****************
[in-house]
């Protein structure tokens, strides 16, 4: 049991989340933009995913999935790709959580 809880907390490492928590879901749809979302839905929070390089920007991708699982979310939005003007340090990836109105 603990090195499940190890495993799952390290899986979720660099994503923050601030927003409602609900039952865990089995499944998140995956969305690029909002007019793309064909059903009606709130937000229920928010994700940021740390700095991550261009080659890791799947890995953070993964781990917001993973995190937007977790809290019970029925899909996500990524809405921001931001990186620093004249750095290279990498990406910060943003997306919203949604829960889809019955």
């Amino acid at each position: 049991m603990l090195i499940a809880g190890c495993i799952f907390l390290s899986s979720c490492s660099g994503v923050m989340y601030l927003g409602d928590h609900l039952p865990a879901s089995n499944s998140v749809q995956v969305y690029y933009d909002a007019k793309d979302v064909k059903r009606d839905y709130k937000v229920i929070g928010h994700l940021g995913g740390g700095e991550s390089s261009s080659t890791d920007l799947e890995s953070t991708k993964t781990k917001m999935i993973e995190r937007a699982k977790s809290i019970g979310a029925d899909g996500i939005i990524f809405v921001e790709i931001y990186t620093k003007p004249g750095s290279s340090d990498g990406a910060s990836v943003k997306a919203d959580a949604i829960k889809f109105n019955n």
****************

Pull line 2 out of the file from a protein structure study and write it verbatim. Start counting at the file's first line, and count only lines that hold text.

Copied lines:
């Protein structure tokens, strides 16, 4: 049991989340933009995913999935790709959580 809880907390490492928590879901749809979302839905929070390089920007991708699982979310939005003007340090990836109105 603990090195499940190890495993799952390290899986979720660099994503923050601030927003409602609900039952865990089995499944998140995956969305690029909002007019793309064909059903009606709130937000229920928010994700940021740390700095991550261009080659890791799947890995953070993964781990917001993973995190937007977790809290019970029925899909996500990524809405921001931001990186620093004249750095290279990498990406910060943003997306919203949604829960889809019955």